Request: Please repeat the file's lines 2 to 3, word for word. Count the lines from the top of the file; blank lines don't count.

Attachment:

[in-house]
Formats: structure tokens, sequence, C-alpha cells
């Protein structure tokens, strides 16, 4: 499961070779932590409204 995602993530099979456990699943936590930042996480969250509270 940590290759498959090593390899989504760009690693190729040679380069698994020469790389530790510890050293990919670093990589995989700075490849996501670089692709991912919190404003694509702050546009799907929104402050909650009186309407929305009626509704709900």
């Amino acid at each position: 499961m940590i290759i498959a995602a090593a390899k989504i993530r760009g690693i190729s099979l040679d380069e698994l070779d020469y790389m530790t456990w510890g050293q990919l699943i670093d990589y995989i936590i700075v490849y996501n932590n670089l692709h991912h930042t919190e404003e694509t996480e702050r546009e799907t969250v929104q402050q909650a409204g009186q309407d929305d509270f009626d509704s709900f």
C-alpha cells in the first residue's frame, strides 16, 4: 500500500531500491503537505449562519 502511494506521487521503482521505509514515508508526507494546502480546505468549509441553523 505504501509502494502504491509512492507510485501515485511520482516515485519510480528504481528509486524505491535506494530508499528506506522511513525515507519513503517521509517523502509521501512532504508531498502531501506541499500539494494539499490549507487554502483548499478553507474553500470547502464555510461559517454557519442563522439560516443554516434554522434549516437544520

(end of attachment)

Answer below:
Formats: structure tokens, sequence, C-alpha cells
């Protein structure tokens, strides 16, 4: 499961070779932590409204 995602993530099979456990699943936590930042996480969250509270 940590290759498959090593390899989504760009690693190729040679380069698994020469790389530790510890050293990919670093990589995989700075490849996501670089692709991912919190404003694509702050546009799907929104402050909650009186309407929305009626509704709900």